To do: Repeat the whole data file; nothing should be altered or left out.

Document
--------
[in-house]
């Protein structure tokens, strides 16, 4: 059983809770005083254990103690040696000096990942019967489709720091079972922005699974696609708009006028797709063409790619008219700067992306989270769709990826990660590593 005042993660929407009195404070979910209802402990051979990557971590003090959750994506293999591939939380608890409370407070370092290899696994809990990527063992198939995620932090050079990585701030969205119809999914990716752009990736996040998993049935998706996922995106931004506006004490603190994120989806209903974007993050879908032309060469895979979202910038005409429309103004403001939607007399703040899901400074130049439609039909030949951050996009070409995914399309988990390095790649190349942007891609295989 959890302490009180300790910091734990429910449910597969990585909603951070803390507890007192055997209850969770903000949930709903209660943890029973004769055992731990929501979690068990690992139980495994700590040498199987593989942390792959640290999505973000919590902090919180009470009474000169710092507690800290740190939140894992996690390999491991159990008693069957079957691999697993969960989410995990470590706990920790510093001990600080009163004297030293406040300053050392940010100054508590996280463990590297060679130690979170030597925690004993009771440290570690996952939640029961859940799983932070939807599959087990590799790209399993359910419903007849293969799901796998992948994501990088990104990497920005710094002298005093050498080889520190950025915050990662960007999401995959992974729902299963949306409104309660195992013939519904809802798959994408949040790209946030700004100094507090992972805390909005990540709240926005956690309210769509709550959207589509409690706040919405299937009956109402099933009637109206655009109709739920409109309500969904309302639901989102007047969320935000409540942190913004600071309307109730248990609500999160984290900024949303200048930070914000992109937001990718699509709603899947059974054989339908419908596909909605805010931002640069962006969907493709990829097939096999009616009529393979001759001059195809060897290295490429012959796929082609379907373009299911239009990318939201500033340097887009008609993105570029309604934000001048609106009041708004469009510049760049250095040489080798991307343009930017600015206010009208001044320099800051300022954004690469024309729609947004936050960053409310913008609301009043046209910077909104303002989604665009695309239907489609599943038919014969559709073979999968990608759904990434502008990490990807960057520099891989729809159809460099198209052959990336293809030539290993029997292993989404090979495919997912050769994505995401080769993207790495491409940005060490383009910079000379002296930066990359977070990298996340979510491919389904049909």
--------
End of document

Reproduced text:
[in-house]
């Protein structure tokens, strides 16, 4: 059983809770005083254990103690040696000096990942019967489709720091079972922005699974696609708009006028797709063409790619008219700067992306989270769709990826990660590593 005042993660929407009195404070979910209802402990051979990557971590003090959750994506293999591939939380608890409370407070370092290899696994809990990527063992198939995620932090050079990585701030969205119809999914990716752009990736996040998993049935998706996922995106931004506006004490603190994120989806209903974007993050879908032309060469895979979202910038005409429309103004403001939607007399703040899901400074130049439609039909030949951050996009070409995914399309988990390095790649190349942007891609295989 959890302490009180300790910091734990429910449910597969990585909603951070803390507890007192055997209850969770903000949930709903209660943890029973004769055992731990929501979690068990690992139980495994700590040498199987593989942390792959640290999505973000919590902090919180009470009474000169710092507690800290740190939140894992996690390999491991159990008693069957079957691999697993969960989410995990470590706990920790510093001990600080009163004297030293406040300053050392940010100054508590996280463990590297060679130690979170030597925690004993009771440290570690996952939640029961859940799983932070939807599959087990590799790209399993359910419903007849293969799901796998992948994501990088990104990497920005710094002298005093050498080889520190950025915050990662960007999401995959992974729902299963949306409104309660195992013939519904809802798959994408949040790209946030700004100094507090992972805390909005990540709240926005956690309210769509709550959207589509409690706040919405299937009956109402099933009637109206655009109709739920409109309500969904309302639901989102007047969320935000409540942190913004600071309307109730248990609500999160984290900024949303200048930070914000992109937001990718699509709603899947059974054989339908419908596909909605805010931002640069962006969907493709990829097939096999009616009529393979001759001059195809060897290295490429012959796929082609379907373009299911239009990318939201500033340097887009008609993105570029309604934000001048609106009041708004469009510049760049250095040489080798991307343009930017600015206010009208001044320099800051300022954004690469024309729609947004936050960053409310913008609301009043046209910077909104303002989604665009695309239907489609599943038919014969559709073979999968990608759904990434502008990490990807960057520099891989729809159809460099198209052959990336293809030539290993029997292993989404090979495919997912050769994505995401080769993207790495491409940005060490383009910079000379002296930066990359977070990298996340979510491919389904049909």